Book review: Naming Australia’s Trees

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Words: Linda Nathan, Editor

This is a book which should be on the shelf of every woodworker and wood lover in Australia. In fact to take it a step further, it should be in every Australian household.

Australian Trees and Shrubs – common and scientific names and toxic properties is a book that lists 5,700 common names used to identify over 4,450 Australian species, subspecies and varieties of woody plants, in other words trees. Authored by Morris Lake, this is the third edition, following earlier editions in 2003 and 2006. It is dedicated to Colin Ward who assisted with the first edition. This latest edition was updated with assistance of members of the International Wood Collectors Society (IWCS) and sees updates that include around 1400 name changes.

The IWCS is a worldwide not-for-profit group devoted to distributing information on collecting wood and correctly identifying and naming wood specimens. Morris Lake is former Australasian Regional Trustee for the IWCS whose most recent publications include Australian Rainforest Woods (2015) and Australian Forest Woods (2019), both published by CSIRO.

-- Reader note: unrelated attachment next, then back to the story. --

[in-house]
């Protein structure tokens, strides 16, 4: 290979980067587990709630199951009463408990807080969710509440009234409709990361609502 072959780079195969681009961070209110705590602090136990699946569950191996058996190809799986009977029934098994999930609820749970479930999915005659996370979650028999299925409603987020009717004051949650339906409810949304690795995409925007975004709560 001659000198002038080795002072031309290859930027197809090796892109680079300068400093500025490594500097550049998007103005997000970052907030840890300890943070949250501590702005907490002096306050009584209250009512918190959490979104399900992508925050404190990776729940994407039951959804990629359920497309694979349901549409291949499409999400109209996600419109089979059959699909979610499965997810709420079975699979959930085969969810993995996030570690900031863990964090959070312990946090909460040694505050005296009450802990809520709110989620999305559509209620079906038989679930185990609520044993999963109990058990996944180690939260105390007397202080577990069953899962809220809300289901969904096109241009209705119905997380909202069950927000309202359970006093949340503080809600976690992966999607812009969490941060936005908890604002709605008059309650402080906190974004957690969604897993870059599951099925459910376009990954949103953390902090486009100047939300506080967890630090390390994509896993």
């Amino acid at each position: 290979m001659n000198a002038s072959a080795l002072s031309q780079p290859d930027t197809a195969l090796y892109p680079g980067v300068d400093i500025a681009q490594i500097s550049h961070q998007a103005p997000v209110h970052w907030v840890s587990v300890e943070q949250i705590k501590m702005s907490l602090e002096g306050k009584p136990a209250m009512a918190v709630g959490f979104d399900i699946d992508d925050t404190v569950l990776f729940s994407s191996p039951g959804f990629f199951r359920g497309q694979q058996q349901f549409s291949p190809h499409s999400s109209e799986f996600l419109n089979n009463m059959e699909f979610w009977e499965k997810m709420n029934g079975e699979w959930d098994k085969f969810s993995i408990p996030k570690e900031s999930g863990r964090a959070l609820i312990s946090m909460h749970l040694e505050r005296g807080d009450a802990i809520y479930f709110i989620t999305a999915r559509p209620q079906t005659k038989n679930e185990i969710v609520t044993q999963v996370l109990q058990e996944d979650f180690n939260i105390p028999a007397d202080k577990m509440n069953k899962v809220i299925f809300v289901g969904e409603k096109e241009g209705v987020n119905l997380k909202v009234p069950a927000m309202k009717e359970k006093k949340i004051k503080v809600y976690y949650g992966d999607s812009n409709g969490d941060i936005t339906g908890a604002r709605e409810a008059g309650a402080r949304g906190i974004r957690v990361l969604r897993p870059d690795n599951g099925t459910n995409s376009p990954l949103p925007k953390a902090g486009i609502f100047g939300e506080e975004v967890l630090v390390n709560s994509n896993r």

Introductory pages to the listings include steps to identifying wood (when you only know the common name), as well as basic information about plants and naming systems. An eight page listing of toxic Australian and imported timbers along with their effects follows the main listings.

Common names are a continuing source of confusion in Australia (and elsewhere). For example, there are many varieties of ‘oak’, ‘ash’ and ‘pine’ that have no actual botanic connection. When Europeans came to Australia they named species for perceived likenesses to those they knew in other countries. On top of that, today we are likely to encounter commercial names such as ‘wormy chestnut’ which have been created purely for marketing purposes. We accept widely used commercial names such as Tasmanian oak and Victorian ash which describe a group of eucalypt species that share features that are deemed to be similar.

For furniture makers, carpenters and others who use wood, knowing species names can be the start of understanding their working properties and, importantly, knowing their provenance and the sustainability of their supply. On a deeper level, to name something is to acknowledge its existence by differentiating it from others.

If we care about preserving our environment and its diversity, this is a highly recommended reference book that can be a basic step towards that. This book is unique and invaluable in terms of the reference it provides.

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Learn more about the International Wood Collectors Society at

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